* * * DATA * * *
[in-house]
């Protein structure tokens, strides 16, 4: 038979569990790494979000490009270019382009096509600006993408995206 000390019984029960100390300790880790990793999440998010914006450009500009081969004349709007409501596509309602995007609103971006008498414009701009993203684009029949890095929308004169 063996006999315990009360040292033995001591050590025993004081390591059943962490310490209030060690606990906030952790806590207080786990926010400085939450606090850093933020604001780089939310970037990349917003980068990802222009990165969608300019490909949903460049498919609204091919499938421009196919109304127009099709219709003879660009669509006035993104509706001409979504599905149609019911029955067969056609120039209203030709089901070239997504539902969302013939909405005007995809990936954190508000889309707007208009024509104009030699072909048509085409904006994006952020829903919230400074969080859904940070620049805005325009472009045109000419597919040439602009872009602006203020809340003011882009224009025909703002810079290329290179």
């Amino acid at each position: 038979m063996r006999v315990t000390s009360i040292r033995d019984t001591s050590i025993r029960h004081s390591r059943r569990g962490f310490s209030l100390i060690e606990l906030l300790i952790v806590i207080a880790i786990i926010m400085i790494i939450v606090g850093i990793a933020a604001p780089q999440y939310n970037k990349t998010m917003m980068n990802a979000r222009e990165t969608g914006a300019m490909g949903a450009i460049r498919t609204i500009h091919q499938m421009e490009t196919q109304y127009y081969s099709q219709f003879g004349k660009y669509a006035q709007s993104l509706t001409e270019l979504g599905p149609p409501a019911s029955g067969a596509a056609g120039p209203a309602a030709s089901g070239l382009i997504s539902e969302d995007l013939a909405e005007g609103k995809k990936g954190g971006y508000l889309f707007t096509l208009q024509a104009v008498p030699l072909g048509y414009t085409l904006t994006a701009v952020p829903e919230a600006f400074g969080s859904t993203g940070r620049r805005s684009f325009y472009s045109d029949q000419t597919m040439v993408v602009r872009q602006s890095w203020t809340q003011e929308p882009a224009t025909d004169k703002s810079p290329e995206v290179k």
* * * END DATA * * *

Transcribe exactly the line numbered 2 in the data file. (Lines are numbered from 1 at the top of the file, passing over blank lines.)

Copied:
């Protein structure tokens, strides 16, 4: 038979569990790494979000490009270019382009096509600006993408995206 000390019984029960100390300790880790990793999440998010914006450009500009081969004349709007409501596509309602995007609103971006008498414009701009993203684009029949890095929308004169 063996006999315990009360040292033995001591050590025993004081390591059943962490310490209030060690606990906030952790806590207080786990926010400085939450606090850093933020604001780089939310970037990349917003980068990802222009990165969608300019490909949903460049498919609204091919499938421009196919109304127009099709219709003879660009669509006035993104509706001409979504599905149609019911029955067969056609120039209203030709089901070239997504539902969302013939909405005007995809990936954190508000889309707007208009024509104009030699072909048509085409904006994006952020829903919230400074969080859904940070620049805005325009472009045109000419597919040439602009872009602006203020809340003011882009224009025909703002810079290329290179």